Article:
It may seem odd that Time Warner Cable is touting HBO’s news, but given that the cable operator was one of the last to make a deal with the cable network in January, it’s likely trying to make up for lost time with subscribers. Meanwhile, on other mobile fronts, Time Warner has been more of a pioneer. The company was the first cable provider to stream live TV to the iPad, and it added Android support for live streaming in April. The live video feature is limited to your home broadband network, but we remain hopeful that retransmission negotiations will change that restriction in the not-to-distant future.

Meanwhile, HBO Go continues to gain momentum even two plus years after launch. Once again the programmer proves that content is still king, no matter what how the distribution channels change.

belkin-placeshifter

Looking for a Slingbox alternative? Belkin could have you covered when they launch @TV next month. Like Slingbox, Belkin’s upcoming $150 hardware relays audio and video from your DVR or other set-top to computer or mobile around the house or anywhere the world. Computer and iPad or Android tablet viewing software will be free, but the smartphone client will run you $13.

While it’s not clear if this hardware actually streams in HD, it’s entirely apparent who’s producing the box for Belkin… as I turned up this very same Vulkano product via FCC filings last fall. Further, a quick Google search of “Belkin” and “Vulkano” points us to Android Marketplace and iTunes App Store clients (that have been active for months). Monsoon, the maker of Hava and Vulkano, has been down this OEM path before with Pinnacle and Linksys — and here’s to hoping they have better luck with Belkin’s brand awareness and retail shelf space. Assuming consumers are still interested in roll-your-own placeshifting given all the mobile media alternatives. Continue Reading…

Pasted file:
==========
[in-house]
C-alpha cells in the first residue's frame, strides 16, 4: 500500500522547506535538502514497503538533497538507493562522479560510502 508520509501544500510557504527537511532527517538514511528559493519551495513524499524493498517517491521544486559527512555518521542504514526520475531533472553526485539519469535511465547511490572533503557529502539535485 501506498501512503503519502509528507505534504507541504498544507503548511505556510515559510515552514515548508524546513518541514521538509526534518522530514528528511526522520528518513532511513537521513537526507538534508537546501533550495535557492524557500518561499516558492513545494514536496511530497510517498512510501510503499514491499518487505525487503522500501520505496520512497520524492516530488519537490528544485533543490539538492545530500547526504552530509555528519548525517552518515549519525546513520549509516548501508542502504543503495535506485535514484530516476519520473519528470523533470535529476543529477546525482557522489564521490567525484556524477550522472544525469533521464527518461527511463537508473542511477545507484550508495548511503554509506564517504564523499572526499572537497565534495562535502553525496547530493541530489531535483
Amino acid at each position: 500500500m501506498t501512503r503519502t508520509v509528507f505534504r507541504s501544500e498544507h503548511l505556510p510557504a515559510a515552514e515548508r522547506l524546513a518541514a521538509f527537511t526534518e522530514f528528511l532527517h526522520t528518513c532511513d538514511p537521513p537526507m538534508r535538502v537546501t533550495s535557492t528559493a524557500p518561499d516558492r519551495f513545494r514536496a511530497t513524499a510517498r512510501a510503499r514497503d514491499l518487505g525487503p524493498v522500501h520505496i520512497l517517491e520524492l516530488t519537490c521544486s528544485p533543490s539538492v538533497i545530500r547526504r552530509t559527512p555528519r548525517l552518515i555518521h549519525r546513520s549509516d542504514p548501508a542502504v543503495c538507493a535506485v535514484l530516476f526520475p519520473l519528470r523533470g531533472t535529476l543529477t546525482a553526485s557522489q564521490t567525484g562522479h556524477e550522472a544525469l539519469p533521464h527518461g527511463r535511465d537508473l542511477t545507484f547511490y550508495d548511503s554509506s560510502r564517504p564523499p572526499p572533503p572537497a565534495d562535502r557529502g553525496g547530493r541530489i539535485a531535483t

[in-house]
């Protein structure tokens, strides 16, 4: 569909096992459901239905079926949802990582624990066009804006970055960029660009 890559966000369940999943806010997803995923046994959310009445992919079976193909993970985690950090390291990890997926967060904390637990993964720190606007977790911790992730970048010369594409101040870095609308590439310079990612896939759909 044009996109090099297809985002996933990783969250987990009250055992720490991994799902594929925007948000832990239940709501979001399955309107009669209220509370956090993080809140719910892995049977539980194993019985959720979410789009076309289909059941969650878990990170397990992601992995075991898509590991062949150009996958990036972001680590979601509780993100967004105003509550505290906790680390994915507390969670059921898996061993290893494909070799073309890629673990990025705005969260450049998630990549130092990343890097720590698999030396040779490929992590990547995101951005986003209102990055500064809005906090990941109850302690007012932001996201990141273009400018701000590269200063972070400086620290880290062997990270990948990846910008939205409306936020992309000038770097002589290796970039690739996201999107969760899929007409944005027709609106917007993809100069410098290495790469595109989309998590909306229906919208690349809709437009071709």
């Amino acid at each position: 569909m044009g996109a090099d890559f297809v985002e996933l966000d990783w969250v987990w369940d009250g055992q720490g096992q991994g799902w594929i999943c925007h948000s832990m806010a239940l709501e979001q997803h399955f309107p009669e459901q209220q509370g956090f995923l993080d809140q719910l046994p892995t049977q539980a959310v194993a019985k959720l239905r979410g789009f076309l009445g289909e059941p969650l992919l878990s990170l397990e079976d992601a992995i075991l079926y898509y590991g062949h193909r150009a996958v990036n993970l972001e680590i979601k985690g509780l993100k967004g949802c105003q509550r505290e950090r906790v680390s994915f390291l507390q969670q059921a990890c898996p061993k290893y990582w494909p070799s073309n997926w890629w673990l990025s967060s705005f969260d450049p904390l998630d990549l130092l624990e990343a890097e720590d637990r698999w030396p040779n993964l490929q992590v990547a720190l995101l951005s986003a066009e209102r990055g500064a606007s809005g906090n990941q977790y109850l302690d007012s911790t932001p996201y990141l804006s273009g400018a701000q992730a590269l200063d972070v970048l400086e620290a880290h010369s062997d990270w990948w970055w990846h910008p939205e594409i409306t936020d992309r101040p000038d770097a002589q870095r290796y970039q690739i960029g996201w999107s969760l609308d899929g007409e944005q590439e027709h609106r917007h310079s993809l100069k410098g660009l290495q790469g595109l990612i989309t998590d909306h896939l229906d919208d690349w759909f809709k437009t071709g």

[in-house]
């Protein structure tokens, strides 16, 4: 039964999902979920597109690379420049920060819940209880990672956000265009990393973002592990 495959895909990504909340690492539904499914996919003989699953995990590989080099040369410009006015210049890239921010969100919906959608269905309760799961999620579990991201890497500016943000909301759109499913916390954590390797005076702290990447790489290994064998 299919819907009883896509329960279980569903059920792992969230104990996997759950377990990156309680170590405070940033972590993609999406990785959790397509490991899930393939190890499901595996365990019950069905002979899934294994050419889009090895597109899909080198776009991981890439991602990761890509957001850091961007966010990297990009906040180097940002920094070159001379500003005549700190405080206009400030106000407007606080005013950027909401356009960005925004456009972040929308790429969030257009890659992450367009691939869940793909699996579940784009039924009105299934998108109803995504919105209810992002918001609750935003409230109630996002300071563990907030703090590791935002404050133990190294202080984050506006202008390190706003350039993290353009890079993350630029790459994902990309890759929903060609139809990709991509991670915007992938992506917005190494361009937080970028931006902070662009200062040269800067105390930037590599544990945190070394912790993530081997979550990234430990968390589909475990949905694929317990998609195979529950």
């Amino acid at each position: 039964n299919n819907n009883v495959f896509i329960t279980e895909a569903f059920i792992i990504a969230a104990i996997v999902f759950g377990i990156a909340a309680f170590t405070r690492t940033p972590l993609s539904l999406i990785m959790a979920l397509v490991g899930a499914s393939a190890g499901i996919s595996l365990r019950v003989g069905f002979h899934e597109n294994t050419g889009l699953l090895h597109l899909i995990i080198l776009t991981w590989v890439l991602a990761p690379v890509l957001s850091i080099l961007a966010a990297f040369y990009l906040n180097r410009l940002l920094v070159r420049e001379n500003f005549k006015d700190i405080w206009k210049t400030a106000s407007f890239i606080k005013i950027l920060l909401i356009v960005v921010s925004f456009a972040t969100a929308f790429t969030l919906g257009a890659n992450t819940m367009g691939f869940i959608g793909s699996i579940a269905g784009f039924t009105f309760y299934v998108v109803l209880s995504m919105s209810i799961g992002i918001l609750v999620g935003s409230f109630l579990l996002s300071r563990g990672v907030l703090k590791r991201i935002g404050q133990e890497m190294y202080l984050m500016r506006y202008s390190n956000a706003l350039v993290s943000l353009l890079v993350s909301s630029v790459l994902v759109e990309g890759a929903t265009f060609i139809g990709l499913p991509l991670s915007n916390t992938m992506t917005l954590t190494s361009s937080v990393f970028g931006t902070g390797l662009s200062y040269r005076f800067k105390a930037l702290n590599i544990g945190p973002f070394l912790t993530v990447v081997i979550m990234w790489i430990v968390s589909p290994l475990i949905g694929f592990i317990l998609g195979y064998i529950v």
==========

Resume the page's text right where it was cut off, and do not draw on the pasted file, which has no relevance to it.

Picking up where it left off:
tivo-ipstb

As The Cable Show kicks off today, TiVo is out with a few whole home-esque product updates.

First, the upcoming transcoding box and functionality that I had christened TiVoToGo 2.0, has received a possibly less compelling name in the “Stream.” This small square device (shown below) sits on one’s home network to access both live and recorded content via TiVo Premiere DVR hardware and beams it around the home to “second screen” devices such as the iPhone and iPad. Both streaming, for in-home viewing, and file downloads, for on-the-go access, are provided. Although, it’s probably safe to assume not all content will be cleared for offloading.

Next up, the TiVo IP set-top box, first announced in February, remains unnamed as their ungainly “IP STB.” This upcoming device, pictured above from the show floor, acts as an extender for TiVo Premiere hardware to other televisions – providing access to both live and recorded programming, in addition to web content, via the familiar TiVo interface. It’s quite similar to, and will coexist with, the TiVo Preview — but by dropping the integrated CableCARD tuner Continue Reading…